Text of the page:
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Global seafood production has continued to increase annually, reaching 178 million tons in 2019. While capture production has remained almost unchanged since 1990, the increase in seafood production is primarily attributed to aquaculture, which refers to the farming of aquatic organisms. According to the FAO, 48% of global seafood in 2019 was produced from aquaculture. APO members are listed among the top aquaculture producers in the world, with Bangladesh, India, Indonesia, Thailand, and Vietnam among the top 10, in addition to Cambodia, I.R. Iran, Japan, the ROK, the Philippines, and Turkiye joining the list of the top 20. Collectively, these APO members contributed approximately 30% of the world’s aquaculture production. This development resulted from rapid advances in aquaculture technologies. For example, marine product aquaculture was previously practiced mainly in coastal areas, although it has become increasingly common today in inland ponds. In addition, through biotechnology, new, fast-growing, disease-resistant species have been developed. Other advances can be seen in aquaculture supply chains, with preservation technologies to maintain freshness and quality during transportation becoming widespread.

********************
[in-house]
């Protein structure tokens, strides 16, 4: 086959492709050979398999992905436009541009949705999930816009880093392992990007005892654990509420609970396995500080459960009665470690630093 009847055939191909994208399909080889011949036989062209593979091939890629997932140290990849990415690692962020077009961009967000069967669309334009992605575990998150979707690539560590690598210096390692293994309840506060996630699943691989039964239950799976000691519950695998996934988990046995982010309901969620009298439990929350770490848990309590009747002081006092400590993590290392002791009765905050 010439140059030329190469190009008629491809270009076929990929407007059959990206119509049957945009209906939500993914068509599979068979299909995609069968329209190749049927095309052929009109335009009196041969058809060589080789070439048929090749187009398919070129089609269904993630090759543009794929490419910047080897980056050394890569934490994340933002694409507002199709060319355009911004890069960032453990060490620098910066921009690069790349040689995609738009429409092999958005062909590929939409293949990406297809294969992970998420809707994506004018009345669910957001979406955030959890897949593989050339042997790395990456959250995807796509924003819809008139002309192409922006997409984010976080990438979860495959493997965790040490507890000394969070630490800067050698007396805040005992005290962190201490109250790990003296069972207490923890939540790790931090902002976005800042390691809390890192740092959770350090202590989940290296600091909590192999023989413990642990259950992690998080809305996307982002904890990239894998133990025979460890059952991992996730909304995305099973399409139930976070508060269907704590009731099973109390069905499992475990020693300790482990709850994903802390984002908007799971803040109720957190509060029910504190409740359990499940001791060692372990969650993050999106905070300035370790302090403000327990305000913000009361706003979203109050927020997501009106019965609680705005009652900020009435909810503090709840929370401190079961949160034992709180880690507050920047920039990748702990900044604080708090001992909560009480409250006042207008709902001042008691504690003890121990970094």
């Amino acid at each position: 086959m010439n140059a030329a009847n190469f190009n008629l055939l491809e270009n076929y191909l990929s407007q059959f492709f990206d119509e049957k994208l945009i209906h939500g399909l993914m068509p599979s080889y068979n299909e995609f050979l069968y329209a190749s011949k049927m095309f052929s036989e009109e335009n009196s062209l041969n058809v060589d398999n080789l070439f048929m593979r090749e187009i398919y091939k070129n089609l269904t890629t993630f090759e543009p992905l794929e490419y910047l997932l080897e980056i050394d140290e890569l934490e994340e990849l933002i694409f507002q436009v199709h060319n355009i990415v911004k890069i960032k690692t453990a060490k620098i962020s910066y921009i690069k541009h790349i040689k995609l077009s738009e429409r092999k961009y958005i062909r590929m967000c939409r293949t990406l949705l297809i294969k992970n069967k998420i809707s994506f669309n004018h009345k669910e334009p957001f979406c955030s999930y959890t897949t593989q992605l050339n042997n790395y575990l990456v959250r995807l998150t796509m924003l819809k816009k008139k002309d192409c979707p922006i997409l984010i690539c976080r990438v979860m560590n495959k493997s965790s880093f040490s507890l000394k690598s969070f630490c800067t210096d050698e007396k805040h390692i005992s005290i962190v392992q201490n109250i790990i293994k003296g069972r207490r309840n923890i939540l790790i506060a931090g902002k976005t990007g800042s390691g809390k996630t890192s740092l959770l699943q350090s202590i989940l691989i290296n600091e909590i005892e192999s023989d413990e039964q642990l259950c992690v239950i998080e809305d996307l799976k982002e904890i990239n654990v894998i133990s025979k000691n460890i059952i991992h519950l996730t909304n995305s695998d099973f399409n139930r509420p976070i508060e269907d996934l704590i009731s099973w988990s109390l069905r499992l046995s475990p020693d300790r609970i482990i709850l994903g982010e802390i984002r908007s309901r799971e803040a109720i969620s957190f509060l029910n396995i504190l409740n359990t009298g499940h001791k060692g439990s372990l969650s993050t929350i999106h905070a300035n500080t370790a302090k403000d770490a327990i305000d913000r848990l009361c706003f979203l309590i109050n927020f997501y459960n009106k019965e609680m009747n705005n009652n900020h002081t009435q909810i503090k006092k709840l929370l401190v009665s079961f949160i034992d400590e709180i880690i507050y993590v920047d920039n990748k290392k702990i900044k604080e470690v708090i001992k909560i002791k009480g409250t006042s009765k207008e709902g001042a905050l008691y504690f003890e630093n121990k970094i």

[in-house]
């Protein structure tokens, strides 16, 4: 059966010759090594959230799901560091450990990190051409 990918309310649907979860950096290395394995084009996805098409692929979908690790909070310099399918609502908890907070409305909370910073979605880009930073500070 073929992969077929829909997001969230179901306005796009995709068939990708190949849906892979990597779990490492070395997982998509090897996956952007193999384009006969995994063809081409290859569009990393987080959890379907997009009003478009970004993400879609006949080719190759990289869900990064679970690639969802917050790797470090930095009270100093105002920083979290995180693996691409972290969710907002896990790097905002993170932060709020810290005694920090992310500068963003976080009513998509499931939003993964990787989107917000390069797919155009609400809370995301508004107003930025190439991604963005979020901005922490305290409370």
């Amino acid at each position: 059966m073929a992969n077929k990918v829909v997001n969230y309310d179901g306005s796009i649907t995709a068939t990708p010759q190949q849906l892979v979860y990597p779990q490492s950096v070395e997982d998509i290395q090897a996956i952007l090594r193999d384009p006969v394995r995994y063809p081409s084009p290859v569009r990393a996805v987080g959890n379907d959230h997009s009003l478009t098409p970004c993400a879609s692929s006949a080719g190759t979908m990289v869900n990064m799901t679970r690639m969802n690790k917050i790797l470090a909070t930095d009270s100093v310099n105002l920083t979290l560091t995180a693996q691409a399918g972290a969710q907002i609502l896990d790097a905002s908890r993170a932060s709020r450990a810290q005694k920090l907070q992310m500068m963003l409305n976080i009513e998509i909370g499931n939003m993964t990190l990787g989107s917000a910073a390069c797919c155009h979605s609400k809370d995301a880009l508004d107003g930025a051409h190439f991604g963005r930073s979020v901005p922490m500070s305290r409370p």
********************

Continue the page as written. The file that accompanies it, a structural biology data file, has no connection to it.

To gain new insights into the latest developments in aquaculture, the APO Secretariat organized a training course on Innovative Approaches in Aquaculture from 2 to 5 August, in partnership with the Central Fisheries Research Institute, Ministry of Industry and Technology, Turkiye. Thirty-six participants from 12 APO members attended the course, conducted by three resource persons from Japan and Turkiye.
The course aimed at introducing participants to innovative approaches and technologies in aquaculture, promoting the smart transformation of aquaculture, and enhancing productivity in the sector to support local economies. The resource persons engaged with participants through lively plenary discussions on environmental impacts, best aquaculture practices in Japan, and genetic technology in aquaculture.